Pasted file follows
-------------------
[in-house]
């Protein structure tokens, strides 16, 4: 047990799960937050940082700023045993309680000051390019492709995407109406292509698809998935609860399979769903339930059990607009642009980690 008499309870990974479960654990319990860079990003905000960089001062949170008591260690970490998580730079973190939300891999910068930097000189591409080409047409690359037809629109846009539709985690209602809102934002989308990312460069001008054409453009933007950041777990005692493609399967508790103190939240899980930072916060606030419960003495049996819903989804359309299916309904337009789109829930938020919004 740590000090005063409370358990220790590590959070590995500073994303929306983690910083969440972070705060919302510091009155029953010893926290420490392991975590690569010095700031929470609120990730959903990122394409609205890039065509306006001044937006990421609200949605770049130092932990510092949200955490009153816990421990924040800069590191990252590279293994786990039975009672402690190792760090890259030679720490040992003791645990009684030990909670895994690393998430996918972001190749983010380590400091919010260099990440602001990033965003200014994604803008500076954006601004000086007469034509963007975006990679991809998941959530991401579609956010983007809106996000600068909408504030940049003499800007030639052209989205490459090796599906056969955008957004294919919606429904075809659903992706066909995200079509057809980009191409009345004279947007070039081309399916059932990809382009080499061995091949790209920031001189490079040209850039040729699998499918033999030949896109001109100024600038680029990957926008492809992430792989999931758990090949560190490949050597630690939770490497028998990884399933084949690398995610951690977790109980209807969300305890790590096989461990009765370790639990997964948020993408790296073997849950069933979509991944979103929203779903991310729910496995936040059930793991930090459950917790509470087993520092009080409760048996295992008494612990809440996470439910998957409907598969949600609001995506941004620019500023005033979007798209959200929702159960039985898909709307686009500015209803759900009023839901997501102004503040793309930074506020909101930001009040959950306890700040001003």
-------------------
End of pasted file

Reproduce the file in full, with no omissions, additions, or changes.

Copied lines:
[in-house]
């Protein structure tokens, strides 16, 4: 047990799960937050940082700023045993309680000051390019492709995407109406292509698809998935609860399979769903339930059990607009642009980690 008499309870990974479960654990319990860079990003905000960089001062949170008591260690970490998580730079973190939300891999910068930097000189591409080409047409690359037809629109846009539709985690209602809102934002989308990312460069001008054409453009933007950041777990005692493609399967508790103190939240899980930072916060606030419960003495049996819903989804359309299916309904337009789109829930938020919004 740590000090005063409370358990220790590590959070590995500073994303929306983690910083969440972070705060919302510091009155029953010893926290420490392991975590690569010095700031929470609120990730959903990122394409609205890039065509306006001044937006990421609200949605770049130092932990510092949200955490009153816990421990924040800069590191990252590279293994786990039975009672402690190792760090890259030679720490040992003791645990009684030990909670895994690393998430996918972001190749983010380590400091919010260099990440602001990033965003200014994604803008500076954006601004000086007469034509963007975006990679991809998941959530991401579609956010983007809106996000600068909408504030940049003499800007030639052209989205490459090796599906056969955008957004294919919606429904075809659903992706066909995200079509057809980009191409009345004279947007070039081309399916059932990809382009080499061995091949790209920031001189490079040209850039040729699998499918033999030949896109001109100024600038680029990957926008492809992430792989999931758990090949560190490949050597630690939770490497028998990884399933084949690398995610951690977790109980209807969300305890790590096989461990009765370790639990997964948020993408790296073997849950069933979509991944979103929203779903991310729910496995936040059930793991930090459950917790509470087993520092009080409760048996295992008494612990809440996470439910998957409907598969949600609001995506941004620019500023005033979007798209959200929702159960039985898909709307686009500015209803759900009023839901997501102004503040793309930074506020909101930001009040959950306890700040001003």